Today, in the waning hours of International Women’s Day, a group of researchers and reporters at the Human Rights Center at UC Berkeley are launching a new project aimed at gender equality: the Sports Page Project.
Before I explain what we’re planning to do and how we’ll do it, here’s why.
Last spring, I picked up the sports page section of the New York Times. It was a section I regularly skipped, but for once I didn’t have a looming deadline. As I thumbed through multiple pages, I quickly became confused. Almost every picture was of a male athlete. Every article focused on a man or a men’s team. I wondered for a moment if this could be a special “men’s only” edition, but then realized that was ridiculous. I hopped on the internet, sure there would be content about female athletes in the online version, but it perfectly mirrored the one in print. Something was very, very wrong.
I wondered for a moment if this could be a special “men’s only” edition.
In some ways, though, this project’s origin story begins even earlier — in 1972, with the birth of Title IX. Both that landmark legislation (a set of civil rights laws aimed at destroying discrimination in education) and I were born that year, and my childhood followed the plot line of the earliest attempts at athletic equality. As most stories go, the path to parity wasn’t smooth: my father, who’d planned for boys, ended up with girls — girls he was determined would be just as tough as the sons he’d imagined. By the time I was five, my dad was drilling me on left handed layups, convincing me of the advantages I’d have if I could break away and score from either side of the basket. By the time I was old enough for organized sports, I was often the only girl (or one of a small handful of girls) on boys’ teams because there wasn’t enough demand in our small town to support a league for girls. And because of Title IX, we had to be included.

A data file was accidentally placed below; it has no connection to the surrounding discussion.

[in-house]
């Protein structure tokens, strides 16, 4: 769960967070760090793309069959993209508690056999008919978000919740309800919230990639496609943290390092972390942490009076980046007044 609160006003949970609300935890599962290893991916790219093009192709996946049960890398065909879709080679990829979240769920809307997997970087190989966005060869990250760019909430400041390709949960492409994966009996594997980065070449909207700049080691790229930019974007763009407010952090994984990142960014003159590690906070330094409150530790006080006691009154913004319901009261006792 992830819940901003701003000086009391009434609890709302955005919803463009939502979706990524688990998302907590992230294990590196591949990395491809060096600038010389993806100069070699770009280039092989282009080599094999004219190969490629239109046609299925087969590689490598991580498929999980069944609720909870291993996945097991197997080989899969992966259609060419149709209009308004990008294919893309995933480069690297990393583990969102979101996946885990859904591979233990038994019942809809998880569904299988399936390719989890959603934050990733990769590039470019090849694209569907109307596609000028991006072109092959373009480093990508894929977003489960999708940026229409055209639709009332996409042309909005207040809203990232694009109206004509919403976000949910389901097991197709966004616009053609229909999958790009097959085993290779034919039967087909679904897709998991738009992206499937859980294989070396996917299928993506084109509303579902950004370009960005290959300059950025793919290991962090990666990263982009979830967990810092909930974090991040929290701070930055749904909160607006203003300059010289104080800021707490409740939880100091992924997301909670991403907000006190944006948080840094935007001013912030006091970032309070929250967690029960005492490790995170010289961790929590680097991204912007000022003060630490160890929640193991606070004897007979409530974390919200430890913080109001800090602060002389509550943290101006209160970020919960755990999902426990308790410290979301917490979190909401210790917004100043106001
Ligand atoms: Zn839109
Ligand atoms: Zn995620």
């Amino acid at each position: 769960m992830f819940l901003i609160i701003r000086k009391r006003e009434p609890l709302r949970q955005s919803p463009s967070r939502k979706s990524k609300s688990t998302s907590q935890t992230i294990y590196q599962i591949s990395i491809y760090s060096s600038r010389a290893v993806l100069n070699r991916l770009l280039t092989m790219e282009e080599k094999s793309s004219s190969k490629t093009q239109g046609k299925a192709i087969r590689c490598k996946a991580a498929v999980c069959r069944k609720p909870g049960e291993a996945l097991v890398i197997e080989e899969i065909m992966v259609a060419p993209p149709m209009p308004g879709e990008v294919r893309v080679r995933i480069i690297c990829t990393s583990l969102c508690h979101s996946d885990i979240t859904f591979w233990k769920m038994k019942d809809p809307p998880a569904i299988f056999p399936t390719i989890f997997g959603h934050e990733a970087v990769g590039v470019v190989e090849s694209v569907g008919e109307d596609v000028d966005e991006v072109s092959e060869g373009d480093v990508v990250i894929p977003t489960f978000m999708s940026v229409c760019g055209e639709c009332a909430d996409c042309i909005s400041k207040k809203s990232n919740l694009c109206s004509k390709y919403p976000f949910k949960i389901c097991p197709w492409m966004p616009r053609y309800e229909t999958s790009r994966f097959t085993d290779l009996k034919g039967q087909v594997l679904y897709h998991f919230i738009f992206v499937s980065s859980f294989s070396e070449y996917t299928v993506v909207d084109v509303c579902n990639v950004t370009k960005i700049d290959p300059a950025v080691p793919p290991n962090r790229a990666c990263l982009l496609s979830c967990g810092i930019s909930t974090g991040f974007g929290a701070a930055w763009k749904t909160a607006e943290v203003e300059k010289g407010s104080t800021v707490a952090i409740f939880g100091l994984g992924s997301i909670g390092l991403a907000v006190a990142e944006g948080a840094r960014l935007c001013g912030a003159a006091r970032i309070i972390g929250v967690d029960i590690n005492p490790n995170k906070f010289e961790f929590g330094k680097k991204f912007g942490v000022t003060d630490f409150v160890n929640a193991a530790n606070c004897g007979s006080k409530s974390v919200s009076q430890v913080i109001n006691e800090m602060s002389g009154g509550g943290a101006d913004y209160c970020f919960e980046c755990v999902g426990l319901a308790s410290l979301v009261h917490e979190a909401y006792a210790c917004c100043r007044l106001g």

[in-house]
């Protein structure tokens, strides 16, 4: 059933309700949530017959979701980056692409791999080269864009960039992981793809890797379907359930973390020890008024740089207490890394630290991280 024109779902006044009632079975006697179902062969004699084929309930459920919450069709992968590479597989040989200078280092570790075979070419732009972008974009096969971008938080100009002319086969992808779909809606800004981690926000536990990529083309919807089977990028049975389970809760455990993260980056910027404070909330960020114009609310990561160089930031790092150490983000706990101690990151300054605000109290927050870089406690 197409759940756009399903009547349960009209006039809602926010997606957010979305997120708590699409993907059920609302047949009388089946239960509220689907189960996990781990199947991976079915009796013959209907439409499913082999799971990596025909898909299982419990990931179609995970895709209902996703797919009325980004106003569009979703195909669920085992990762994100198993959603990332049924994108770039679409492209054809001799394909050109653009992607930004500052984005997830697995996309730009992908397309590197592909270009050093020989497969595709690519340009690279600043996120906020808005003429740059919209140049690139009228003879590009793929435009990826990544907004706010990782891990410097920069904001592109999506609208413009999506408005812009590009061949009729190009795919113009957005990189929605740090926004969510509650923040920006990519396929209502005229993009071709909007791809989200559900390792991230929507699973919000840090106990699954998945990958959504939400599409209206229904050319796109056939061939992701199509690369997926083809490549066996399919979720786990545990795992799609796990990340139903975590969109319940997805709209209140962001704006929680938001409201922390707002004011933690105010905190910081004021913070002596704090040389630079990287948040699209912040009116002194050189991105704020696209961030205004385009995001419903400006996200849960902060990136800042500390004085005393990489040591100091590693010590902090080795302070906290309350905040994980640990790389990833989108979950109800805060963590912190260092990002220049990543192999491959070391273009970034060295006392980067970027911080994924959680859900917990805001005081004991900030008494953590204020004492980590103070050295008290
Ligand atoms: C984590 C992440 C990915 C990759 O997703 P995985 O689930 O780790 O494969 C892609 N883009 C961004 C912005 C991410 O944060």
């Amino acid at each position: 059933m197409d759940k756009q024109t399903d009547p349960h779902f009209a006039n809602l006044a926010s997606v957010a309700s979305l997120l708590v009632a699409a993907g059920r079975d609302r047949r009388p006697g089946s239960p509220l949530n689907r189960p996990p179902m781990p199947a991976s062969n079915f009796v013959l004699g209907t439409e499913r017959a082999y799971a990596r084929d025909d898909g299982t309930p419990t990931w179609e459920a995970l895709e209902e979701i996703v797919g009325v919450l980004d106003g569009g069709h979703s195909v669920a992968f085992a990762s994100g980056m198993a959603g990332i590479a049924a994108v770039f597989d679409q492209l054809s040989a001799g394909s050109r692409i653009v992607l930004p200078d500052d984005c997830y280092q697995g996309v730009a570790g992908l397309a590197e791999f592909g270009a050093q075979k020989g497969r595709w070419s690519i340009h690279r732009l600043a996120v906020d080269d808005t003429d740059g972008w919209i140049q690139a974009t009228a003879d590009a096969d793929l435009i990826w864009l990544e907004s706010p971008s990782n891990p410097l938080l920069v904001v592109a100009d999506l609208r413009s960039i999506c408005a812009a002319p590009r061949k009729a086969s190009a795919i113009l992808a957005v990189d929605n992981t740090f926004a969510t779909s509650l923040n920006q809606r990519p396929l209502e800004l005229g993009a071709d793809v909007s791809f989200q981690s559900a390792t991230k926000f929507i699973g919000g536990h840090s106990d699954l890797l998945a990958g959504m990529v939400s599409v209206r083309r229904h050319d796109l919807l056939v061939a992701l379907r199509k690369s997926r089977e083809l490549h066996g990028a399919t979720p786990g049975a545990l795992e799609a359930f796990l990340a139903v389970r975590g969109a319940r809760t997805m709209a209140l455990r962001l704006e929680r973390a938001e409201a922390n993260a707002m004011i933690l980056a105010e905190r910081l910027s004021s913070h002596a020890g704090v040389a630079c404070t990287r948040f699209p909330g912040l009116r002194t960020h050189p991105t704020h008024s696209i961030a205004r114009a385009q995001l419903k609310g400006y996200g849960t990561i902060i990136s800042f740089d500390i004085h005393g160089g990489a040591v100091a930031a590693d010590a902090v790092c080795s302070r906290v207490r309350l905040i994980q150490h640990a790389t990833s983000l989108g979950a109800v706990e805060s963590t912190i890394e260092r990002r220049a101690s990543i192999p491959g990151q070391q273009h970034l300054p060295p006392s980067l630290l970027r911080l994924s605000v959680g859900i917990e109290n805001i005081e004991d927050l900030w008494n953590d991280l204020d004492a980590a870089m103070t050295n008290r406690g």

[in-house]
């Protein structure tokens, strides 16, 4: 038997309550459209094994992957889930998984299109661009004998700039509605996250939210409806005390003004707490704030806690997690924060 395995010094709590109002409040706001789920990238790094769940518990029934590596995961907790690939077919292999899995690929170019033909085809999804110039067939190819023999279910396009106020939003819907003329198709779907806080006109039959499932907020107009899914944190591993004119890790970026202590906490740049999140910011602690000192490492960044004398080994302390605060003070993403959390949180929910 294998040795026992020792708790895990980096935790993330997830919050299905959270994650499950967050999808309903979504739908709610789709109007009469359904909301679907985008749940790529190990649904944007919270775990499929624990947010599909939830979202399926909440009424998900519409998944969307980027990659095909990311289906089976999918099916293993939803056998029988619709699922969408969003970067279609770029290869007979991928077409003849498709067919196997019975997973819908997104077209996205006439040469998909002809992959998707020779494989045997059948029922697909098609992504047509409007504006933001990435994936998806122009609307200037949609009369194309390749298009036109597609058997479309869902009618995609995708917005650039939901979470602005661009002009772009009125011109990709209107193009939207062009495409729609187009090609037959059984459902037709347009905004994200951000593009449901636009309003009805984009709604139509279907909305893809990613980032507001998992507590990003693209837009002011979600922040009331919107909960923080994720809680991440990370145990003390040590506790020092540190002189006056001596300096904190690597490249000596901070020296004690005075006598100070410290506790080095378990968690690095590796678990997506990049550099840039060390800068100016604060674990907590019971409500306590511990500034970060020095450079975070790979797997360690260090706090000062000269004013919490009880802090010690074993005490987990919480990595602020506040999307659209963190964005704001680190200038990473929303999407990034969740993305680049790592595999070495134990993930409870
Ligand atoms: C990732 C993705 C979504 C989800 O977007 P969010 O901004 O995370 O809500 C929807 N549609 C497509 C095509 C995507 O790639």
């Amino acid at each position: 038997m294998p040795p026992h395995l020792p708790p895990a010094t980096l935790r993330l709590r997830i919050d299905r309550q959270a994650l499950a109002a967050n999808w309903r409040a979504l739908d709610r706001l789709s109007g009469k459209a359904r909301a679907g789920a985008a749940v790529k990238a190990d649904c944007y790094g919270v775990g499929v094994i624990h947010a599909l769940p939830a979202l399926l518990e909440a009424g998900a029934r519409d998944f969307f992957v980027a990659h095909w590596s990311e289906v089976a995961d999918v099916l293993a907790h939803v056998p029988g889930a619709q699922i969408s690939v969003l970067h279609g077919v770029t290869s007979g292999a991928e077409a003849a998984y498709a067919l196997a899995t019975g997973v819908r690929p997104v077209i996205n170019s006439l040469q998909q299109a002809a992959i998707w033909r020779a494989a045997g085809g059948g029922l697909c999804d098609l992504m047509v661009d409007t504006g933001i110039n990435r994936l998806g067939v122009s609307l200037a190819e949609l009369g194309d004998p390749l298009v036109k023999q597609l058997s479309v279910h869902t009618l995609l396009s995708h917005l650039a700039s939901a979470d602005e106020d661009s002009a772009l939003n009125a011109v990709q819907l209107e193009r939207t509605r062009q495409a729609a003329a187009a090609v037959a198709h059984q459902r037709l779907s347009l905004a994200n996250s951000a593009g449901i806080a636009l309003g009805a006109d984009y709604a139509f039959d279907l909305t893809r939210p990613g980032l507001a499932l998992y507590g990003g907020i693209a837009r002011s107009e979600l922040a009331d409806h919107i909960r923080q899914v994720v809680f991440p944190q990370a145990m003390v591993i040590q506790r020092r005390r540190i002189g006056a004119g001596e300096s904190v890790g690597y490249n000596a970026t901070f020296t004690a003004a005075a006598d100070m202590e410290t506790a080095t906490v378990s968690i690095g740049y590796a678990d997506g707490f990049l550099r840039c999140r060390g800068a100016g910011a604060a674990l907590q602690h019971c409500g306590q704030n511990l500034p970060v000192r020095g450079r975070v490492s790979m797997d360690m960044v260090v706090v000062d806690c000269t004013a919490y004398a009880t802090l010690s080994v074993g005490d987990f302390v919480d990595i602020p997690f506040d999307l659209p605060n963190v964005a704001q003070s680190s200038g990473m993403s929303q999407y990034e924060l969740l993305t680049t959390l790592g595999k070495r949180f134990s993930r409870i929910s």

Of course, some sports remained out of bounds. My sister petitioned to be the first girl in our town to play pee-wee football. Even though, as a gymnast, she was stronger than most of the boys in our middle school, her requests were denied. While the ban on female football players is finally softening, profound improvements creep at a snail’s pace. While football was a no-go, girls were allowed to play basketball. And thus for a while I became the only girl in the boys’ league: the one other who signed up was so tormented by her teammates that she fled. That left me.
Perplexingly, the mocking from other teams rarely pointed in my direction; instead, it sharpened on my male teammates, who would blush and try to ignore the chants of being the “team with the girl.” I was afraid my teammates would come to loathe me. I’m guessing many did. The pressure was so great to be even better than the boys — to earn their respect — that I would train for hours and straight through any breaks. One day, I became so dehydrated my entire body cramped, and I couldn’t walk. My parents carried me to a bathtub and had me drink almost a gallon of water as my body seized.
What I didn’t realize at the age of 11 or 12 was that even if I did become “the best,” that wouldn’t really help. When I showed off that left-handed layup, I often heard, “Are you going to let a girl get one up on you?” Win or lose the game, there was no way to win.